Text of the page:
The Government must show more ambition and better leadership if we’re going to rise to the challenge of the climate emergency.
The Tories’ handling of the pandemic has left us facing the worst economic shock of any OECD economy and the highest coronavirus death toll in Europe. Slow to realise the threat posed by the virus, slow to acquire life-saving equipment, slow to take action to safeguard human life against the virus, their hesitation to follow the example of other countries and adopt bold policies during a public health emergency has left us all worse off. We will need to act with more urgency if we’re going to do better against an even bigger challenge: climate breakdown.
From the Government’s response so far, you wouldn’t know we were facing a climate emergency. £3 billion of green spending barely touches the sides of the trouble we’re in. Compare this with Germany’s and France’s respective pledges of £36 billion and £13.5 billion or Denmark’s massive £33.5 billion investment in one major offshore wind project. The UK was the first to set a 2050 net-zero emissions target but with the Tories asleep at the helm, we’ll be the last to reach it.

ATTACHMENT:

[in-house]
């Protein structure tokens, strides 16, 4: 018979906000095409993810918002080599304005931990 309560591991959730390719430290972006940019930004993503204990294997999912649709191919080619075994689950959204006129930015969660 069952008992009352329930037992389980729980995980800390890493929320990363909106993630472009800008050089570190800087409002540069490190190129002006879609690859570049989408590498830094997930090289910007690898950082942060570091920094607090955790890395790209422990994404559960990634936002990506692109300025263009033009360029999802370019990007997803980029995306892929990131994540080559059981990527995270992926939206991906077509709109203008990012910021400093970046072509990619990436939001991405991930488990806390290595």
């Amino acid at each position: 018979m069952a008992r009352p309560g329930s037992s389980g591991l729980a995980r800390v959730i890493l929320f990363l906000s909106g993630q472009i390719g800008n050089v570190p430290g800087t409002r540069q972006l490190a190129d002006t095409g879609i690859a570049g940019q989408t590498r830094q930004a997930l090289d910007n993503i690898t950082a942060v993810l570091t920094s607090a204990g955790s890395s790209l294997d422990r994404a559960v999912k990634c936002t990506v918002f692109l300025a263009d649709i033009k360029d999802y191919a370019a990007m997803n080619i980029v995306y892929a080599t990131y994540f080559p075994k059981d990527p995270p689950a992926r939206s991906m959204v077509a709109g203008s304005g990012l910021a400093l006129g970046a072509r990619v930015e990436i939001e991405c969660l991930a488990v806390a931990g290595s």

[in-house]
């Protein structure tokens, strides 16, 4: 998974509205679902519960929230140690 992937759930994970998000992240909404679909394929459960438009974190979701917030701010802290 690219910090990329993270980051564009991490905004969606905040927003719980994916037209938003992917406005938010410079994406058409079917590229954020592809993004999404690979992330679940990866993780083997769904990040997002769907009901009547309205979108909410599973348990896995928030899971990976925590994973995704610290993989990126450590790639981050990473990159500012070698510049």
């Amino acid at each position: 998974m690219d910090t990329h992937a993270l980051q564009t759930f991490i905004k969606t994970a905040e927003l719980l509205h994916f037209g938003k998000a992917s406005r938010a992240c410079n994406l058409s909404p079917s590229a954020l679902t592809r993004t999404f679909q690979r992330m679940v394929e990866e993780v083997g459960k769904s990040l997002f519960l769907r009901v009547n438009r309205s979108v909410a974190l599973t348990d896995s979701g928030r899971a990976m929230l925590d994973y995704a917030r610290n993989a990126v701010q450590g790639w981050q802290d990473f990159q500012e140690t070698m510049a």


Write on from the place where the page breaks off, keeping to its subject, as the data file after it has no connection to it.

Meanwhile, the Government has provided loans to aviation, automotive and oil companies without setting out any binding commitments to reduce emissions, pay UK taxes or even keep workers on the payroll – as the disgraceful treatment of British Airways workers shows.
The case for a Green New Deal couldn’t be clearer: self-interested companies won’t put people before profit, so governments must be prepared to do it for them. This level of investment would deliver tangible improvements in people’s daily lives, creating millions of new green jobs during a time of rising unemployment, protecting the green spaces which have been a lifeline for many during lockdown, decarbonising our public transport infrastructure and bringing air pollution down to healthy levels.
The decisions we take now as we head into the next recession will determine the future health of our planet. The environment must be at the heart of our rebuilding efforts and that means every single government policy must fit with the bigger push towards net-zero. The pandemic has shown the importance of collective action and prioritising public health before private profit. We must learn from this to tackle the climate emergency.
This article first appeared as a column in the South London Press on Friday 24th July 2020.